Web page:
I tend to like some GM products and certainly don’t have any real hate for the company. I like the exterior style of these new trucks a lot. I like that they still have V8s. But I don’t know with this fuel info and what seems to be an interior that is NO BETTER than the old trucks (they had an old Sierra Denali in the showroom) and that the RAM is so competitive and nice and the F150 a default can’t-go-wrong choice I just don’t know how these new GMs will do. I’m starting to wonder if GM is going the just-make-it-cheap route and living off reputation and brand name for this gen truck? Works for awhile until you fall too far behind and your brand equity is gone and then what?

    GM Full size trucks have an excellent reputation. But releasing a brand new truck that seems to be moving backwards does not seem promising.

  • avatar

    GM, listen up:

    Remember the C/K trucks? Build something that looks exactly like them. I’ll leave the rest up to you, but make the interior retro and don’t put the gas tank someplace dangerous.

    Do this and you’ll have a great truck.

    • 0 avatar

      “Remember the C/K trucks? Build something that looks exactly like them.”

      Amen, amen. Put something like this on the lots and let the sales people become order takers:

  • avatar

    Unless all other brands experience similar mpg drops, heads should be rolling at GM. There is almost nothing in this truck which has met any acclaim, apart from the bragging by GM about how little it costs to make these things. All those responsible – up to and including dim Mary – should be worried about their jobs.

  • avatar

    Just another example of Queen Mary’s rubber stamped approved products. What happened to those “gotta have” products from the days of Lutz?

    • 0 avatar

      This, I’ll take cheap plastic interior and low priced V8s over the current crap all day. The C8 Corvette is doomed to be a failure, no reason it needs to go rear engine at a $20k price increase nor does it need to move technologically back to DOHCs.

      GM: legendary builder of V8 American vehicles

      GM under Barra: lets scrap everything our companies known for make what feels good.

  • avatar

    Ford recalled my Fusion for the takata airbag. Ford ended up paying for a rental car for three months while we waited for the parts. Rental was a 2018 F150 XLT crew cab 4×4 with the 5.0 liter engine and 10 speed transmission. Drove the truck over 4800 miles during the time we had it. Averaged 20 miles per gallon (measured at the pump). Road trip from western ny to Atlanta and back with the cruise set between 65 and 75 mph still averaged 20 mpg. We absolutely loved this truck. I’ve got over 6 grand in points on my GM card (not that they would let me use that much on a single purchase) but I would not even consider the GM trucks. That 5.0 has is a better option IMO than either the gm v8 options right now. Plus the aluminum body should hold up much better here in the rustbelt. I am smitten.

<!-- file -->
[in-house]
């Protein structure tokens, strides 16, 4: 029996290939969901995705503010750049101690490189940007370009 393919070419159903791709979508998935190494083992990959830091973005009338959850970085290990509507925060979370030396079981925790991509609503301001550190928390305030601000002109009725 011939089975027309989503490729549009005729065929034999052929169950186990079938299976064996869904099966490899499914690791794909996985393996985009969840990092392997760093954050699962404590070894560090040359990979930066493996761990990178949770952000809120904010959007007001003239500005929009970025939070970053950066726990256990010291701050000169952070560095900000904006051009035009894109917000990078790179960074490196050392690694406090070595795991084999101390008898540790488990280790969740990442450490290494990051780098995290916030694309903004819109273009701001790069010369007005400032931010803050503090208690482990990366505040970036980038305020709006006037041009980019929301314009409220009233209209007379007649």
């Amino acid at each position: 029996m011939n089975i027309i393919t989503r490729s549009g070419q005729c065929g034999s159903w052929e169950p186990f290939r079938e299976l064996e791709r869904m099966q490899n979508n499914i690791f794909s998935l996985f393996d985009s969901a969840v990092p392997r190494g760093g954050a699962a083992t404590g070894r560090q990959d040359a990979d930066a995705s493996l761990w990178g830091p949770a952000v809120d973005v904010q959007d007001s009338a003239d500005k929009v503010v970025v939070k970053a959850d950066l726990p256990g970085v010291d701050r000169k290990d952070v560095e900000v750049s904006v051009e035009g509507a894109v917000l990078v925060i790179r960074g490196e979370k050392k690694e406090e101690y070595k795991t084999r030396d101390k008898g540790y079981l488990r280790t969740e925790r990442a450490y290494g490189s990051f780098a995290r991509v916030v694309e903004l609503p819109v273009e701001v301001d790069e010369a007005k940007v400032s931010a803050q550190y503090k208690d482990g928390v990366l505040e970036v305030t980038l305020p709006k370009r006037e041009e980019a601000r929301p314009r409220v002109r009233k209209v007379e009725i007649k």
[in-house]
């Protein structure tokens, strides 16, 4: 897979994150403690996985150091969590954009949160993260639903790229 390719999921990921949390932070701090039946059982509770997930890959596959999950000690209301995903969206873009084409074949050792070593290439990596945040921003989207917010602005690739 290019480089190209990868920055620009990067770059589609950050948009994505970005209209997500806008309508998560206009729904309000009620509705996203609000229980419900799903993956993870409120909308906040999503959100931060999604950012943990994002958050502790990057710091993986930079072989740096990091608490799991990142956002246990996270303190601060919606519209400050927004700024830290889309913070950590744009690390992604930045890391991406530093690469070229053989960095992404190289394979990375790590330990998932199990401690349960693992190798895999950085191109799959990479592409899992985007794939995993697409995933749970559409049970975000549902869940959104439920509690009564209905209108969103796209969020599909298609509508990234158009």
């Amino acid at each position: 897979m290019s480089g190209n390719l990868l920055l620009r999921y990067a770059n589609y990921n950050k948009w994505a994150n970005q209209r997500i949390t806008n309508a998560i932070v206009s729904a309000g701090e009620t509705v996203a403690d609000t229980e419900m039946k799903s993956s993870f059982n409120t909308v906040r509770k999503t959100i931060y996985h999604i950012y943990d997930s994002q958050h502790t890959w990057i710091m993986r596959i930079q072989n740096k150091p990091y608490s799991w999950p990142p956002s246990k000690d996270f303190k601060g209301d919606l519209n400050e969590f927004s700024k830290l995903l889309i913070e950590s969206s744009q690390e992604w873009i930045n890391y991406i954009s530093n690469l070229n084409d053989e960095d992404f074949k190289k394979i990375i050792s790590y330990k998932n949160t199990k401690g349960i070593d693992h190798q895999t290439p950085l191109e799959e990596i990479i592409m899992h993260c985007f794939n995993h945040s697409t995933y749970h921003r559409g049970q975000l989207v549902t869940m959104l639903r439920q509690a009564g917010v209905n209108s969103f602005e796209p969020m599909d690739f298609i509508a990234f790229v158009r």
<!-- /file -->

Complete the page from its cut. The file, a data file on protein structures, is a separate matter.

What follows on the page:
• avatar

    All of these comments (which I agree with) do not bode well for GM.

    This is their most important product. Several people high on the food chain must have realized these short comings, yet did not, or could not persuade their bosses to correct them.

    Of course this is typical of Corporate America, now more than ever. Being a sycophant is the most essential trait for “success”.

    Even when GM does things right, they fumble it. The present Impala is a case in point. Consumer Reports rated it best sedan when it came out. I thought they were full of it, then I drove a loaded rental and agreed with CR.

    But, GM built the car in 2 plants, not one, for sales volumes that never materialized. Some one must have realized they would not be selling 250k Impalas at this price. Why? Because where the old Impala, with the same 3.6 V6, could be bought for the low $20s, a new one with V6 and leather and the toys that CR tested was closer to mid $30s. That’s a big price jump. Ditto the ATS and CTS. Despite their mediocre interiors, these cars had great reviews. But they were priced a LOT higher than the previous CTS. Even allowing for the drop in car sales, sales of Impala, ATS, and CTS were way down compared to the previous Impala and CTS.

    So GM had 2 inefficient plants building Impalas. Now they are closing them.

    One the one hand, GM is looking for returns that are the equivalent of the 4-minute mile–not attainable in a mature industry with a lot of manufacturing in the US and Canada. ON the other, it is betting on “autonomous”, a new and expensive technology which is more reliant on electronics and computers that really are NOT GM’s, or any automaker’s strong suits. The path to get there is massive salary layoffs (which the press seems to gloss over…it’s just a problem for the Detroit area, I suppose).

    I feel bad for those at GM who have lost, or will lose their jobs, because of their poor management.